Agnese Nelms Haury dedicated her life to the preservation and understanding of cultures,...
Rising senior Benjamin Cromey and rising junior Travis Sawyer, both University of Arizona undergraduates in the optical sciences and engineering program, are winners of the 2014 Astronaut Scholarship.
Two University of Arizona undergraduates have been named winners of the 2014 Astronaut Scholarship, which was founded by six members of the original Mercury 7 mission.
Rising senior Benjamin Cromey and rising junior Travis Sawyer will each receive $10,000 toward their next year of study, to be officially presented in the fall by a member of the Astronaut Scholarship Foundation. Both are in the optical sciences and engineering program, which is jointly administered by the College of Optical Sciences and the College of Engineering.
The ASF funds an average of 28 awards each year to students at 27 participating universities. It has provided over $3.7 million to talented students in the STEM fields – science, technology, engineering and math – since 1986. Today, more than 100 astronauts contribute to the program.
Candidates for the scholarship are nominated by faculty members, with each participating university selecting two nominees showing initiative, creativity and excellence in their chosen field. This is the first year that two UA students have been recognized.
"The Astronaut Scholarship represents the acknowledgement of the tight relationship between space exploration and strong engineering," said Jeff Goldberg, dean of the College of Engineering. "It is these same engineering processes that improve our quality of life with systems and devices that are ubiquitous to our everyday functions, including health care delivery, water treatment, energy production and storage, communications and more."
Both Cromey and Sawyer are active in the college, now celebrating its 50th year. They serve as Optics Ambassadors, and Cromey is the outreach coordinator for the UA Student Optics Chapter. In addition to these latest honors, they have been awarded scholarships from the college and the professional society SPIE.
Cromey was nominated by professor of optical sciences Robert A. Norwood and assistant research professor of optical sciences Pierre-Alexandre Blanche, for whom he has worked for two years on software integration and characterization of photorefractive polymers. His contributions were mentioned in a Discovery Channel segment in January.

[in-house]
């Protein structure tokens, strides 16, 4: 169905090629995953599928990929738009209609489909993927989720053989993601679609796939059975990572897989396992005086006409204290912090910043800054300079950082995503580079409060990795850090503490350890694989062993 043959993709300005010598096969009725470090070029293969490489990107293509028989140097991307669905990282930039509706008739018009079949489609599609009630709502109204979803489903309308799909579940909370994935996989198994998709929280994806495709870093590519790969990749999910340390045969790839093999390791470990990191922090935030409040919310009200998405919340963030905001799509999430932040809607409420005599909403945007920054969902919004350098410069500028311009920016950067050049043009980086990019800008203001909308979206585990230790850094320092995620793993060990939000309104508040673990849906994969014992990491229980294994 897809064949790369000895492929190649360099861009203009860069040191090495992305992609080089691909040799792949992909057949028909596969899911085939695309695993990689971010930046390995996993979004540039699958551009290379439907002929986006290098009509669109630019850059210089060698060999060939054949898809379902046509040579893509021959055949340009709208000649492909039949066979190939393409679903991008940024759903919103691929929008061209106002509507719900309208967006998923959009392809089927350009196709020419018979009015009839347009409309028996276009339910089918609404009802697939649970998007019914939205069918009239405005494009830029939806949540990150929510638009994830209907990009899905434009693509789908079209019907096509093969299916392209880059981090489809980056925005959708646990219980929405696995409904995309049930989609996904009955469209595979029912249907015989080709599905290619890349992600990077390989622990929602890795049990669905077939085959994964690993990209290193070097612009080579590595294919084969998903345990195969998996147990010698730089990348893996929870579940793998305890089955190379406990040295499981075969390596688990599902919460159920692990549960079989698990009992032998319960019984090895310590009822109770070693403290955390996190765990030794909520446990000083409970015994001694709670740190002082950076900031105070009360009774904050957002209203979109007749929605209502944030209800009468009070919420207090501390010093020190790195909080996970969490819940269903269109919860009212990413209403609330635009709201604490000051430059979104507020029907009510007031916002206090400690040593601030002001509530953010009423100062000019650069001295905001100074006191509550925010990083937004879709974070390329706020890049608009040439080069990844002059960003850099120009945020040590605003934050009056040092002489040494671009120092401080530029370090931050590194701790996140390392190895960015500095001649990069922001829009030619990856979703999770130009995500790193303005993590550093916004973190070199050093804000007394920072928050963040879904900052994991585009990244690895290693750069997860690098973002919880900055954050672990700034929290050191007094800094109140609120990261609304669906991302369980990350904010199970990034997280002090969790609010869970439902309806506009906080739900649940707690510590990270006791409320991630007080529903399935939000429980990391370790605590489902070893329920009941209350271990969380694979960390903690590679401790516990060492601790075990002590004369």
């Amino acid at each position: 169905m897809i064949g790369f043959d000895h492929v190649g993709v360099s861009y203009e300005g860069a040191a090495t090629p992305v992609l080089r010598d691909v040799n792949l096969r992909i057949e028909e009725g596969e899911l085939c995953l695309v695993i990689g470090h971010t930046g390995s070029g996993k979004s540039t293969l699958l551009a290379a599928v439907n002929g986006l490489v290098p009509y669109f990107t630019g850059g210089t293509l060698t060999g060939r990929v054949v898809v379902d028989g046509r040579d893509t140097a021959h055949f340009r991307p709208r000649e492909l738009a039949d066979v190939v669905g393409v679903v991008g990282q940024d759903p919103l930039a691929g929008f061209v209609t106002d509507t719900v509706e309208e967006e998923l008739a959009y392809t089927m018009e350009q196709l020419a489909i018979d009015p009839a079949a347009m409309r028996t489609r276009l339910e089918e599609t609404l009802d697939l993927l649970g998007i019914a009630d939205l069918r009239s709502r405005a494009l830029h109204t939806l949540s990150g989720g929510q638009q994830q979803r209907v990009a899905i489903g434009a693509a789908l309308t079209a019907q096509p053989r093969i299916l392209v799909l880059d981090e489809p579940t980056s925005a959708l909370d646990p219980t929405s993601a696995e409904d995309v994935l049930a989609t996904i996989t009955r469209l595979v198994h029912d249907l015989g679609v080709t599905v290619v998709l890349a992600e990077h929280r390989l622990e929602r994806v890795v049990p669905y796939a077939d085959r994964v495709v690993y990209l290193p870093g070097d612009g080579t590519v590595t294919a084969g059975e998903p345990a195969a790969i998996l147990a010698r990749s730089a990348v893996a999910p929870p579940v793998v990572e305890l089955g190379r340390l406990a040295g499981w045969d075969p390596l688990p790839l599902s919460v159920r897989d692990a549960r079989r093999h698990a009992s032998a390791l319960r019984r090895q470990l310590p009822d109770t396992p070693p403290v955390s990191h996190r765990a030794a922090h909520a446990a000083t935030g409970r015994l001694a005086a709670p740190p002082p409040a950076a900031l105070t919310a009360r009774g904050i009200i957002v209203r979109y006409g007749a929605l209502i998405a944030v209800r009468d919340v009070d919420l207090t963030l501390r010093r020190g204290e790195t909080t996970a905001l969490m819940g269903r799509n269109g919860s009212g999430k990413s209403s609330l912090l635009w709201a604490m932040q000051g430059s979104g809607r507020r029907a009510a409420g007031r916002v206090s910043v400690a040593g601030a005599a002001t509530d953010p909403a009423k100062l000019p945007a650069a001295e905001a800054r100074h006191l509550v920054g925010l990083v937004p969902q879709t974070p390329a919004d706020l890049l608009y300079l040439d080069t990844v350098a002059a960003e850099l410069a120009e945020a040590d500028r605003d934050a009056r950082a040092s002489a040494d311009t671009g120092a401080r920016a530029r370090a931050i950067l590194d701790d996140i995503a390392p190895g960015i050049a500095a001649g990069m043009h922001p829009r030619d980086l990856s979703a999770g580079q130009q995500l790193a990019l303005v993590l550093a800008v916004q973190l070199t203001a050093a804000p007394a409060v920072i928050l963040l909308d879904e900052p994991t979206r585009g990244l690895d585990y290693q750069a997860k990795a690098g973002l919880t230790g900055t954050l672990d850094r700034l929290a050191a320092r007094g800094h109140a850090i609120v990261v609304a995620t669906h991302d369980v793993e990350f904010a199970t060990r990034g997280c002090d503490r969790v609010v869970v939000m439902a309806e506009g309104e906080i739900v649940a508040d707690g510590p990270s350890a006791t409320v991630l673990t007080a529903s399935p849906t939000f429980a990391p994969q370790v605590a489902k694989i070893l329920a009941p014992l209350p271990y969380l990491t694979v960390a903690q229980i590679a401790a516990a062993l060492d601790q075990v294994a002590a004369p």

He attributes his interest in science and technology to his father, who works as a biological microscopist at the UA College of Medicine. "He'd often take me to see his work," Benjamin said, "and seeing cells through a microscope was really cool."
What drew him to optical sciences specifically, however, was a presentation given by a group of Optics Ambassadors at a career fair during his junior year of high school. He later attended a one-week optics camp at the College of Optical Sciences, at which time he toured Blanche's 3-D display lab – where he now performs his own research.
Cromey is spending the summer in Bothell, Washington, working for Lockheed Martin on very high-powered lasers for defense applications. After completing his bachelor's degree, he plans to pursue a doctorate in optics and then work in a national laboratory or aerospace and defense company before returning to academia.
Travis Sawyer, a member of the Honors College, was nominated by associate professor of materials science and engineering Robert Erdmann, who also holds an appointment in the applied mathematics program. Sawyer joined the Erdmann research group, where he works on image processing and software development, a year and a half ago.
Sawyer had a particularly unique introduction to the world of optics. His freshman year at UA, he was mistakenly diagnosed with leukemia. He underwent a battery of tests and scans as physicians sought more information about his condition. "During this time, I was exposed to a multitude of optical instruments and devices," Travis said. "I quickly became fascinated with the technology and the unique information it provides on what is otherwise invisible or inaccessible."
This summer, Sawyer is in Stuttgart, Germany, performing research in illumination and radiometry at the Institute of Applied Optics. He also works as a software consultant for a Dutch research group, providing data visualization, analysis and digital infrastructure. He, too, plans to pursue a doctorate and spend time in an industry setting before returning to academia.
"Hopefully," he said, "I can make a contribution or invent a technology that helps someone else in the same way optics helped me."